Each participant was randomly assigned to one of the 3 groups: (1) stretching + TENS, (2) AS, or (3) control. The randomization was done with Epidat 3.1. The participants were able to change the day of their sessions if necessary or if they failed to attend on the specific day. Any participant who did not receive all 8 treatment sessions was excluded from the final analysis; the rest were reassessed after 8 weeks (posttest).
(1) Stretching + TENS (see Video, Supplemental Digital Content 1, https://links.lww.com/JSM/A65, which demonstrates the technique for stretching + TENS)—the participants underwent AS with low-frequency electrical stimulation. The participant lay on the examination table in a supine decubitus position and adhesive electrodes were attached. Two 5 × 5-cm electrodes were placed on the ends of the belly of the femoral biceps, and 2 electrodes on the ends of the semitendinosus and semimembranosus muscles.47 The instrument used was the TENS-MED 931 (ENRAF-NONIUS) that has 2 leads (1 for each 2 electrodes). The participant was then asked to flex the hip 90 degrees until the end of the test. To maintain this position, the physiotherapist used the inclinometer at the start of the test and made all necessary corrections during the test. This was followed by the participant extending the knee until he noticed tightness in the back of the thigh or behind the knee. At this point, the intensity of the low-frequency electrical stimulation was increased until there was contraction of the hamstring muscles. The electrical current was an alternating symmetrical biphasic rectangular waveform and was present throughout the whole exercise. When the participant ceased noting the tightness, he was asked to extend the knee again until it was again tight, at which point, the electrical stimulation was again intensified. This process was repeated until such time as the feeling of tightness continued even after increasing the intensity. As a general rule, this procedure is satisfactory after 3 repetitions and does not usually last more than 45 to 60 seconds.38,40,48 The technique is performed on both legs. Muscle contraction was achieved using transcutaneous electrical nerve stimulation (TENS) at a frequency of 50 Hz with impulse trains of 1 second. A towel was used to keep the leg raised and achieve knee extension with isotonic contraction of the quadriceps. The towel was placed around the sole of the foot and its only purpose was to hold the leg up, so that the subject did not have to exert any effort.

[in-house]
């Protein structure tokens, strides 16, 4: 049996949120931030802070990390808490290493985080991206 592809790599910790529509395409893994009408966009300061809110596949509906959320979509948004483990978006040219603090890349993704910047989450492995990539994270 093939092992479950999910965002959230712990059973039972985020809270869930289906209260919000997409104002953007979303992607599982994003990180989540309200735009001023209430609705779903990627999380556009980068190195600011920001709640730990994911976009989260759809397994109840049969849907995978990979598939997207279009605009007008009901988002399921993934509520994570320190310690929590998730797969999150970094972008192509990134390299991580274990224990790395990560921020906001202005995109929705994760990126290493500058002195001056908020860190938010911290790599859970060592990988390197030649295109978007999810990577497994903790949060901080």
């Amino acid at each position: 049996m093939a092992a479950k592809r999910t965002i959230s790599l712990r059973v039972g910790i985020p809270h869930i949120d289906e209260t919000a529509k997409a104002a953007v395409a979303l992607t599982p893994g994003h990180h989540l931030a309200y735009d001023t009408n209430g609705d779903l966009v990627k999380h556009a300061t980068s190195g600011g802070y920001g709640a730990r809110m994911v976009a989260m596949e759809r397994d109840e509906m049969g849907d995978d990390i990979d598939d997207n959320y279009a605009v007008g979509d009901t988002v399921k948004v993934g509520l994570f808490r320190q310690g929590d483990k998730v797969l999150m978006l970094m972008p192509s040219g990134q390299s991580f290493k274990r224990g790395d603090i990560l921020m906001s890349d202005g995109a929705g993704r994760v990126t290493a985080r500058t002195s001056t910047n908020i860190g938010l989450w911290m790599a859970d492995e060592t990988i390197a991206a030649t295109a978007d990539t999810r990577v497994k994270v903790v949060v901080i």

(2) AS [see Videos, Supplemental Digital Contents 2, (https://links.lww.com/JSM/A66), 3 (https://links.lww.com/JSM/A67), and 4 (https://links.lww.com/JSM/A68), which demonstrate the stretching exercises] (Figure 1)—these participants performed 3 specific exercises of static AS of the hamstring muscles, maintaining the maximum tightness that was tolerable without pain for 15 seconds.17,47 These exercises were performed twice, with a total of 6 repetitions.1,49 The rest period between stretching was 15 seconds. All the participants received precise instructions about each stretching exercise on the day before the stretching session.
(3) Control group—these participants continued their usual clinical practice of stretching under the direction of their respective trainers.
Following the final evaluation, all the participants in groups 1 and 3 received a personal demonstration of the same exercise of AS of the hamstring muscles as that performed in group 2, to be able to continue with this program independently at home or during their soccer practice.
Groups 1 and 2 underwent 1 session weekly for 8 weeks, that is, a total of 8 treatment sessions.41 These sessions were given in the Jumilla Physiotherapy Office.
Variables and Measurements